Niagara Falls, Ontario A man jumped into Niagara Falls on Wednesday and survived the 180-foot plunge, then resisted rescue attempts before he eventually was pulled from the icy water to safety, police said.
The man, believed to be in his late 30s, was semiconscious when he was taken to a hospital. He lapsed into unconsciousness and was listed in critical condition.
Niagara Parks Police Chief Doug Kane said the man “voluntarily entered into the water and refused medical assistance at the bottom.”
He said the man was suffering from hypothermia and a head injury. Police were unable to get any information from the man because of the effects of the near-freezing water.
A witness called police shortly after 2 p.m. and told them a man had climbed over a retaining wall and jumped into the rapids above the Horseshoe Falls, one of Niagara Falls’ three waterfalls.
A short time later, the man was seen near the base of the falls.
Specially trained falls rescue crews tried to assist the man, but he swam away from them toward the middle of the river, Kane said.
A private helicopter was called in and got close enough to the victim so that wind from its blades forced him close enough to shore for rescuers to reach him.
“He wasn’t cooperative,” pilot Ruedi Hafen, owner of Niagara Falls Helicopter, told The Associated Press. “He didn’t try to be helpful. We had a sling on him and he got out of it.”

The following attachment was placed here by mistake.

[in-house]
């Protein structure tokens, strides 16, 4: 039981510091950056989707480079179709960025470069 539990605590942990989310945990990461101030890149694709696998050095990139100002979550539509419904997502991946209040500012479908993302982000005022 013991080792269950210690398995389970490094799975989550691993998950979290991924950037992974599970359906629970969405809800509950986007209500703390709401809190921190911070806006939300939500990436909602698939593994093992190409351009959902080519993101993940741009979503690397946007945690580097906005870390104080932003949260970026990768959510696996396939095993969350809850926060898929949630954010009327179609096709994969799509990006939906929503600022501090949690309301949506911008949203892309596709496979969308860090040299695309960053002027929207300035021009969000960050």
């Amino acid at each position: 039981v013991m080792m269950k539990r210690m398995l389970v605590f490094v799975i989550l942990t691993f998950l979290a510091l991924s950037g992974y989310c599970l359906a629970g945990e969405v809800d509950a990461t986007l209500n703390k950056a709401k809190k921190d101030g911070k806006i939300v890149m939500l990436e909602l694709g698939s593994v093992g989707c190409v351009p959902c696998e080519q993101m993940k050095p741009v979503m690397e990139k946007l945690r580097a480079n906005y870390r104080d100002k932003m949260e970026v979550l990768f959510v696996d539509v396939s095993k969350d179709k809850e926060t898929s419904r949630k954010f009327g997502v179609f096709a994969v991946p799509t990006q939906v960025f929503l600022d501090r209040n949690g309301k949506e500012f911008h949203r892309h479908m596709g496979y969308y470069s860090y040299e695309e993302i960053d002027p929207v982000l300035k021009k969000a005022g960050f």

Rescue crews said the man was in the water for about 45 minutes and spent much of that time resisting attempts to help him.
Firefighter Todd Brunning and another rescue worker swam about 60 yards from shore, grabbed hold of him and hauled him in, Niagara Fire Capt. David Belme said.
Brunning said the man was floating on his back and got caught in an eddy, allowing Brunning to swim up behind him and wrap his arms around his chest.
“I was surprised he was still conscious when we got to him,” Brunning said. “I guess he was lucky.”
Brunning said the man was responsive to verbal commands but unable to talk.
“He was on a suicide mission, I assume,” Hafen said. “I’ve never, in my career, seen someone so tough, swimming between the ice.”
The last person known to survive a plunge over the falls was a Michigan man, Kirk Jones, who climbed down a small embankment and jumped into the Niagara River on Oct. 20, 2003. Jones said he had been depressed and had been drinking.